Even as DeKalb County is trying to eliminate widespread problems with inaccurate water bills, Toby Jennings received one for $2,009 this month.
During a public meeting with DeKalb CEO Mike Thurmond on Thursday, Jennings said that excessive water bills are still popping up, despite the government’s efforts.
When Jennings saw her giant bill, “I thought I was going blind.”
“It came out of nowhere. I’m just appalled,” said Jennings, who lives in Lithonia. “That’s an astronomical amount of money. If I watered my yard, washed four cars, did my laundry and took four showers a day, that’s what it would take for the bill to make sense. It’s on them to fix it.”
Jennings was among 50 residents who confronted Thurmond with stories of bills costing hundreds and thousands of dollars in some cases.
Thurmond, delivering his third water billing update in three months, encouraged residents to continue disputing their bills. He said the county is close to verifying charges for 27,000 customers whose bills have been withheld since last fall because of questions about their accuracy. The county previously mailed 8,000 bills that were recently validated.
“We’re on the precipice of having resolved all of these issues,” Thurmond said of the held bills. “I will get our system back to normal.”
Thurmond outlined the government’s efforts to replace water meters, correct math errors, resolve disputes, upgrade billing systems and improve customer service — actions he hopes will greatly reduce billings inaccuracies.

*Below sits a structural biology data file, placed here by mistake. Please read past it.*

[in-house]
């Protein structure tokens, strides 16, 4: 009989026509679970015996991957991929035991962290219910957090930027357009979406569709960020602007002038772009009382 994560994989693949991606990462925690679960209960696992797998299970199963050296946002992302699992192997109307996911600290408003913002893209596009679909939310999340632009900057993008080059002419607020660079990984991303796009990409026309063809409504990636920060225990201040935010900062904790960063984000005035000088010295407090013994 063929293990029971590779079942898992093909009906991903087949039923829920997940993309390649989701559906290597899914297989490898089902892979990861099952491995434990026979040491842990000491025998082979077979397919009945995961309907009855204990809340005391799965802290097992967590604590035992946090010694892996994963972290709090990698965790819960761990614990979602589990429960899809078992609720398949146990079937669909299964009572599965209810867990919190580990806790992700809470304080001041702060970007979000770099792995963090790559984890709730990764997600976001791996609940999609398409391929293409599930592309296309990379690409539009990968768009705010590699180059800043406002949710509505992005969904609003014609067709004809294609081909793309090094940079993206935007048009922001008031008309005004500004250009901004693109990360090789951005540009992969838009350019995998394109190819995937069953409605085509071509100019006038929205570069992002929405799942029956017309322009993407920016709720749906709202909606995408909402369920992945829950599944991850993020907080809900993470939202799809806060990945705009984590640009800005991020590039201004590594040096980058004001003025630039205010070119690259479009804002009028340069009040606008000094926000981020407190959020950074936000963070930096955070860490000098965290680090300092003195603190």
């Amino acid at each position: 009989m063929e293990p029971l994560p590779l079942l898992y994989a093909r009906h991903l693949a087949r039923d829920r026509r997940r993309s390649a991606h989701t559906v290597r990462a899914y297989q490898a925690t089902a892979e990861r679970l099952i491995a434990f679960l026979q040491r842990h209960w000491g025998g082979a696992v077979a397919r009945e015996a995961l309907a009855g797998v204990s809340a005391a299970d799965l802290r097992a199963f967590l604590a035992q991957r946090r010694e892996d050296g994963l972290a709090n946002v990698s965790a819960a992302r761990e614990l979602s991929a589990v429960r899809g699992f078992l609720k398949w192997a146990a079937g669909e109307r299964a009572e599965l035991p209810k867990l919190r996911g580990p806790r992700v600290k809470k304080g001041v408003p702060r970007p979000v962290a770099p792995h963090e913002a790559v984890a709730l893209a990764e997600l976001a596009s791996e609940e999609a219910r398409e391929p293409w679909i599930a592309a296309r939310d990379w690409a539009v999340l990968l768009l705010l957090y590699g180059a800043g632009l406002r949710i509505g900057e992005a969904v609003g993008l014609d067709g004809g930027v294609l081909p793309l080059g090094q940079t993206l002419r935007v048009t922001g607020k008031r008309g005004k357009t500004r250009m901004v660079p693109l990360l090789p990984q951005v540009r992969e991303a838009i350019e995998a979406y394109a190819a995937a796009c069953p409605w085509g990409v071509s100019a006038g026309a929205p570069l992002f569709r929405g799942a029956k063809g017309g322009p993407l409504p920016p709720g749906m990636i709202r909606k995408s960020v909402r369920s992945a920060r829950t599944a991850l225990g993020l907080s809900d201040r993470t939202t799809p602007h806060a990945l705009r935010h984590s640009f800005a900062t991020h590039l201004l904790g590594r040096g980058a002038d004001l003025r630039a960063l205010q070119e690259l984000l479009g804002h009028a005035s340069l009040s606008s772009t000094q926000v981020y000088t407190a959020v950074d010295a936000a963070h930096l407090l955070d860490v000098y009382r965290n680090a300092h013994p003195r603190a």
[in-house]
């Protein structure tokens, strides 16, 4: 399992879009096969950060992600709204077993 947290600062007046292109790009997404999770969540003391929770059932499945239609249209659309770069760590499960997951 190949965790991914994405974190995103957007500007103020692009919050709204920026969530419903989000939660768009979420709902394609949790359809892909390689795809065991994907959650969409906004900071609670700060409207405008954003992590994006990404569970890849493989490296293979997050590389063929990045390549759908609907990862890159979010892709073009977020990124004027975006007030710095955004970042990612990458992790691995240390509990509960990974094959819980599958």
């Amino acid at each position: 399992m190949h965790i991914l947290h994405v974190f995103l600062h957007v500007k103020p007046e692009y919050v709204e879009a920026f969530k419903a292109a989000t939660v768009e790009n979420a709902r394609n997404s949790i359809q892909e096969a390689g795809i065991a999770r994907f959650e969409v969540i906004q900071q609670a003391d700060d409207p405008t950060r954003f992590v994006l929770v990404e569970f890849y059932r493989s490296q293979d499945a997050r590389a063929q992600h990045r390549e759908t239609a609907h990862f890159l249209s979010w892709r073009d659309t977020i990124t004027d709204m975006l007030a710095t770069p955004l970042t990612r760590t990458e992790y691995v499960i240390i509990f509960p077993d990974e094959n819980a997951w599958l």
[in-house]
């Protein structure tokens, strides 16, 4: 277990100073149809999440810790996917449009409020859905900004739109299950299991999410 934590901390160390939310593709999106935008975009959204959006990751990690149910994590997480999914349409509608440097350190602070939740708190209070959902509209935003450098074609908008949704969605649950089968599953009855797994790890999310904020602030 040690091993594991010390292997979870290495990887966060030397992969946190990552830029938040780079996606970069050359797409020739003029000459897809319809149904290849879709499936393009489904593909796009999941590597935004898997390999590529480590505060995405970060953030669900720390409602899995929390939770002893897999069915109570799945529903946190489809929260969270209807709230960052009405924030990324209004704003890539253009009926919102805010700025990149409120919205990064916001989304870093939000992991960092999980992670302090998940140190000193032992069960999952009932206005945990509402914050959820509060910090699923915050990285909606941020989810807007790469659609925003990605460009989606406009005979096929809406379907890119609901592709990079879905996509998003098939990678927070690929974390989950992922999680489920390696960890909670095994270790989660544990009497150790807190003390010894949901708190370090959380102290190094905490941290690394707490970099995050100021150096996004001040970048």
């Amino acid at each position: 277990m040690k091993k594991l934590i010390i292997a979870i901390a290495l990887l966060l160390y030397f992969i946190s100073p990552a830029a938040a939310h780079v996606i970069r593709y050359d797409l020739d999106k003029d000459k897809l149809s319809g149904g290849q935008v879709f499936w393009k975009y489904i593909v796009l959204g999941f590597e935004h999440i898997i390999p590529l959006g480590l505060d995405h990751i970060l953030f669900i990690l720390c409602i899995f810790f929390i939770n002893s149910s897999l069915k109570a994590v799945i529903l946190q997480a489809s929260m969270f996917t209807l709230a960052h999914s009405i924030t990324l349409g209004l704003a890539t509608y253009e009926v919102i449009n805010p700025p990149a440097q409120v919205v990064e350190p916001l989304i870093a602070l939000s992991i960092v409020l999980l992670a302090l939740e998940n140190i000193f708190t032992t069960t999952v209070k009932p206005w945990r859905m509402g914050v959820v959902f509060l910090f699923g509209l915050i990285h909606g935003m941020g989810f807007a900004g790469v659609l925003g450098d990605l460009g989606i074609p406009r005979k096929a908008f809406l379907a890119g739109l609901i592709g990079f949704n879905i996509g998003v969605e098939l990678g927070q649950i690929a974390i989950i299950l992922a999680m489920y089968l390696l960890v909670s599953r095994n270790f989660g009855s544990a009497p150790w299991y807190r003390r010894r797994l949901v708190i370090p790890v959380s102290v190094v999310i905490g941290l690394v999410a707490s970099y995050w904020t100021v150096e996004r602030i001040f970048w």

Most of those efforts will take time, but Thurmond says the county is close to stabilizing billing systems in the short term.
Those who dispute high bills are required to pay only their average amount until the issue is resolved.
Tonya Cotton, who lives in the Decatur area, said customer service representatives need to do a better job of working with residents to correct erroneous bills.
“They’ll say we’re just using that much water, but I don’t own a car wash. It’s just me and my husband,” said Cotton, who received a $491 bill last week. She’s asking Thurmond, “What are you going to do about it?”
Thurmond listed several actions the government has taken since he took office to end a problem that’s grown over decades:
The most exorbitant bills have been corrected; more customer service representatives and meter technicians have been hired; average call wait times are just 20 seconds; call volume has declined 43 percent compared to last year; and the county started a regular meter replacement plan.
In the meantime, the best recourse for aggrieved residents is to contest bills they think are wrong, he said.
“You can’t rebuild trust in a day,” Thurmond told the audience. “It’s going to take three to four years to correct the problems that were created over the last 40-plus years.”
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